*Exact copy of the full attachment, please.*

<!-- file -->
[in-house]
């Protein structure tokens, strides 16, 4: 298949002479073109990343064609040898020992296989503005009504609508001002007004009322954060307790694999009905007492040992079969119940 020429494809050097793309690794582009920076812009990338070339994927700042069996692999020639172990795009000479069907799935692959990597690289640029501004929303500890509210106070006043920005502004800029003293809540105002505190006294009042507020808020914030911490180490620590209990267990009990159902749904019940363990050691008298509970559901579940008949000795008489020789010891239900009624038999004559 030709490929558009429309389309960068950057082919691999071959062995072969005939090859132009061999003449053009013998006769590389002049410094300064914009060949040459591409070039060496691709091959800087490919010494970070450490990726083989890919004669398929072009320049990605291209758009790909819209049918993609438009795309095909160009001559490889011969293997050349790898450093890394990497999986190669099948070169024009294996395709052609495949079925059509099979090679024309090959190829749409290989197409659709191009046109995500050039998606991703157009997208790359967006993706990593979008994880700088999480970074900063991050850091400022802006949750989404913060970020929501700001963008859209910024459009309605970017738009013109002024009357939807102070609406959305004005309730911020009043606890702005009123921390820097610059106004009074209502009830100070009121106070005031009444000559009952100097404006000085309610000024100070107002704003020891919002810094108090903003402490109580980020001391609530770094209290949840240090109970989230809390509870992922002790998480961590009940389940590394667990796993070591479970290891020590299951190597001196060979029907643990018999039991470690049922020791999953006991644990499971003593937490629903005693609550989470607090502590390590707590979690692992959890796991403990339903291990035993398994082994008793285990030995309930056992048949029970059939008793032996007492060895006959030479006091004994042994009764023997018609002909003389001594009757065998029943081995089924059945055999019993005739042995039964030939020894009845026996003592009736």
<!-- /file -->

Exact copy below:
[in-house]
């Protein structure tokens, strides 16, 4: 298949002479073109990343064609040898020992296989503005009504609508001002007004009322954060307790694999009905007492040992079969119940 020429494809050097793309690794582009920076812009990338070339994927700042069996692999020639172990795009000479069907799935692959990597690289640029501004929303500890509210106070006043920005502004800029003293809540105002505190006294009042507020808020914030911490180490620590209990267990009990159902749904019940363990050691008298509970559901579940008949000795008489020789010891239900009624038999004559 030709490929558009429309389309960068950057082919691999071959062995072969005939090859132009061999003449053009013998006769590389002049410094300064914009060949040459591409070039060496691709091959800087490919010494970070450490990726083989890919004669398929072009320049990605291209758009790909819209049918993609438009795309095909160009001559490889011969293997050349790898450093890394990497999986190669099948070169024009294996395709052609495949079925059509099979090679024309090959190829749409290989197409659709191009046109995500050039998606991703157009997208790359967006993706990593979008994880700088999480970074900063991050850091400022802006949750989404913060970020929501700001963008859209910024459009309605970017738009013109002024009357939807102070609406959305004005309730911020009043606890702005009123921390820097610059106004009074209502009830100070009121106070005031009444000559009952100097404006000085309610000024100070107002704003020891919002810094108090903003402490109580980020001391609530770094209290949840240090109970989230809390509870992922002790998480961590009940389940590394667990796993070591479970290891020590299951190597001196060979029907643990018999039991470690049922020791999953006991644990499971003593937490629903005693609550989470607090502590390590707590979690692992959890796991403990339903291990035993398994082994008793285990030995309930056992048949029970059939008793032996007492060895006959030479006091004994042994009764023997018609002909003389001594009757065998029943081995089924059945055999019993005739042995039964030939020894009845026996003592009736």